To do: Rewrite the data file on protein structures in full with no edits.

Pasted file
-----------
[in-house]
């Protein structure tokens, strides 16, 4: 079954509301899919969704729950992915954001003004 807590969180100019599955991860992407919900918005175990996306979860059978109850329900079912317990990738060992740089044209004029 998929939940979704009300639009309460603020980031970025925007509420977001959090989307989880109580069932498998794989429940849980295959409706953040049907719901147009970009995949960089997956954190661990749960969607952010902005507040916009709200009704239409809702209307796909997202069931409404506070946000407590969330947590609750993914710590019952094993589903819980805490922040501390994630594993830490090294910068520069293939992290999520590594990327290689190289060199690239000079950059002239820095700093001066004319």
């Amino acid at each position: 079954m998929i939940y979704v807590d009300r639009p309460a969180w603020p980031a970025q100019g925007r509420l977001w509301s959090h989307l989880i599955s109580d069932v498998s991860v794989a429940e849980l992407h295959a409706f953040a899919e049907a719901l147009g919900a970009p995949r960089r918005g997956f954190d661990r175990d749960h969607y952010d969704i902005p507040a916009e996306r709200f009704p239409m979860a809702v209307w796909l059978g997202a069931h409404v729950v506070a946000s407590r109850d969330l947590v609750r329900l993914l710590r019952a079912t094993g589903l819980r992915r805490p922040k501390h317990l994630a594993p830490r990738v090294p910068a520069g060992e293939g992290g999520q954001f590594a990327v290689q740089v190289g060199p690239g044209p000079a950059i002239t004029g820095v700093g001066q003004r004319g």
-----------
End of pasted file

[in-house]
């Protein structure tokens, strides 16, 4: 079954509301899919969704729950992915954001003004 807590969180100019599955991860992407919900918005175990996306979860059978109850329900079912317990990738060992740089044209004029 998929939940979704009300639009309460603020980031970025925007509420977001959090989307989880109580069932498998794989429940849980295959409706953040049907719901147009970009995949960089997956954190661990749960969607952010902005507040916009709200009704239409809702209307796909997202069931409404506070946000407590969330947590609750993914710590019952094993589903819980805490922040501390994630594993830490090294910068520069293939992290999520590594990327290689190289060199690239000079950059002239820095700093001066004319």
């Amino acid at each position: 079954m998929i939940y979704v807590d009300r639009p309460a969180w603020p980031a970025q100019g925007r509420l977001w509301s959090h989307l989880i599955s109580d069932v498998s991860v794989a429940e849980l992407h295959a409706f953040a899919e049907a719901l147009g919900a970009p995949r960089r918005g997956f954190d661990r175990d749960h969607y952010d969704i902005p507040a916009e996306r709200f009704p239409m979860a809702v209307w796909l059978g997202a069931h409404v729950v506070a946000s407590r109850d969330l947590v609750r329900l993914l710590r019952a079912t094993g589903l819980r992915r805490p922040k501390h317990l994630a594993p830490r990738v090294p910068a520069g060992e293939g992290g999520q954001f590594a990327v290689q740089v190289g060199p690239g044209p000079a950059i002239t004029g820095v700093g001066q003004r004319g």